Prerequisite(s): ACCT 1
This course offers an opportunity to explore a variety of business careers and to engage with business professionals. It provides insight into workplace expectations, future employment trends and focuses on the essential employability skills. Activities and sessions are designed to enhance student attributes as well to aid in making a realistic assessment of the many opportunities available upon graduation and how to prepare for them. Course activities primarily involve independent learning opportunities.
In this course, the emphasis is on the development of professional communication. Students develop communication and teamwork skills through the preparation and delivery of a range of professional documents and presentations utilizing current workplace technologies.
Introductory Marketing is a core course in the Business Program (Diploma) at St. Lawrence College. It is designed to introduce students to the principles and practices of marketing and marketing management in both small and large organizations. It provides a framework for marketing decisions from which students can proceed to more advanced courses in the discipline of marketing.
This course provides an overview of the mathematics of business financial management. Time value of money is used in both compound and simple interest applications. Annuities are studied and applied to various business applications and financial decision-making such as bonds, investments, loans and net present value.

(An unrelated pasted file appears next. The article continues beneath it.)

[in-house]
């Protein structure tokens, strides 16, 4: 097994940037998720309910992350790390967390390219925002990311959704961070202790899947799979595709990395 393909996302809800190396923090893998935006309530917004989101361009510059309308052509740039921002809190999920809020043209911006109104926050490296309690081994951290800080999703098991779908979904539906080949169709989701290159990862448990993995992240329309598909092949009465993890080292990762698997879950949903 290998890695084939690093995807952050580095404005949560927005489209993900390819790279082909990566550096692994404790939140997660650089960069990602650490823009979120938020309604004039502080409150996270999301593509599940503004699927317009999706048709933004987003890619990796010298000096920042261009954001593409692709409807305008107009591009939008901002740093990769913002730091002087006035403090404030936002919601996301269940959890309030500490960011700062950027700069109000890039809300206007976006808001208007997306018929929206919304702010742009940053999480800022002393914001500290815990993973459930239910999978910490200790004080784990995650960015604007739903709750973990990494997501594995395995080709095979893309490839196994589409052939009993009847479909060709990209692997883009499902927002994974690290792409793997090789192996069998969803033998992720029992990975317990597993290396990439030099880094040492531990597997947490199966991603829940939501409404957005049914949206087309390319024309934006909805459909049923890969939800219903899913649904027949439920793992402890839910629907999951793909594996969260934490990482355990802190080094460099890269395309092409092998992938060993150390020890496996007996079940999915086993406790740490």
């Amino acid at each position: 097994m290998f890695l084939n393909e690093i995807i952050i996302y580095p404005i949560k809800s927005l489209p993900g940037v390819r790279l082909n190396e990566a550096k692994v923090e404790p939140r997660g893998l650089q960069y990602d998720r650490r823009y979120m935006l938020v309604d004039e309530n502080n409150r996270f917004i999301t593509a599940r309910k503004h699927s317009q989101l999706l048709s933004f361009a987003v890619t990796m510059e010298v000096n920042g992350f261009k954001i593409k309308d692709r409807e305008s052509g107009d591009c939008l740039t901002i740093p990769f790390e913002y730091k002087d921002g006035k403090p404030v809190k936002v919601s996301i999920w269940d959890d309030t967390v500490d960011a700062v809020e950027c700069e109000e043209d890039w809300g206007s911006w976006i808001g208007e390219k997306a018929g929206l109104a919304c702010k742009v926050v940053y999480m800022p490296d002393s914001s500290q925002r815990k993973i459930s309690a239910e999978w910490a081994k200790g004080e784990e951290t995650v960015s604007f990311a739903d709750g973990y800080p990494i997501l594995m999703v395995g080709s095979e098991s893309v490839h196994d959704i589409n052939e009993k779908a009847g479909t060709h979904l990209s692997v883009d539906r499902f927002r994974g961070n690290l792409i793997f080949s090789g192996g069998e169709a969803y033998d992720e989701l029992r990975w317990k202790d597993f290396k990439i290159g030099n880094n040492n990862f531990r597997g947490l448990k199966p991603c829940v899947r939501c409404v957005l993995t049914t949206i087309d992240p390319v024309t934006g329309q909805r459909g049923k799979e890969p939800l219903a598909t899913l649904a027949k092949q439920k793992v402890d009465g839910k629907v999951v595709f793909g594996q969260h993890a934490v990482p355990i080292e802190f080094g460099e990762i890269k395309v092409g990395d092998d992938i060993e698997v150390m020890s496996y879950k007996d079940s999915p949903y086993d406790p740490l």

Prerequisite(s): MATH 35
ACCT 5 is the first of two management accounting courses in the Business-Accounting program and the first of three managerial accounting courses in the Business Administration-Accounting program. Management accounting differs from financial accounting in that it concentrates on the estimation, accumulation and presentation on internal accounting information for performance evaluation and decision making purposes. Emphasis in this first course is on defining management accounting concepts and terminology. It introduces job order costing, cost behaviour and the preparation of contribution format income statements. Finally, special issues with cost-volume-profit relationships will be studied in depth.
Prerequisite(s): MATH53 + ACCT2
Computer Applications in Accounting is designed to provide the student with experience in maintaining computerized accounting records, primarily using current accounting software. This course will reinforce all of the principles and concepts that were introduced in Introductory Accounting. Students set up a computerized accounting system for a company, process transactions in all modules and are expected to print and interpret generated reports.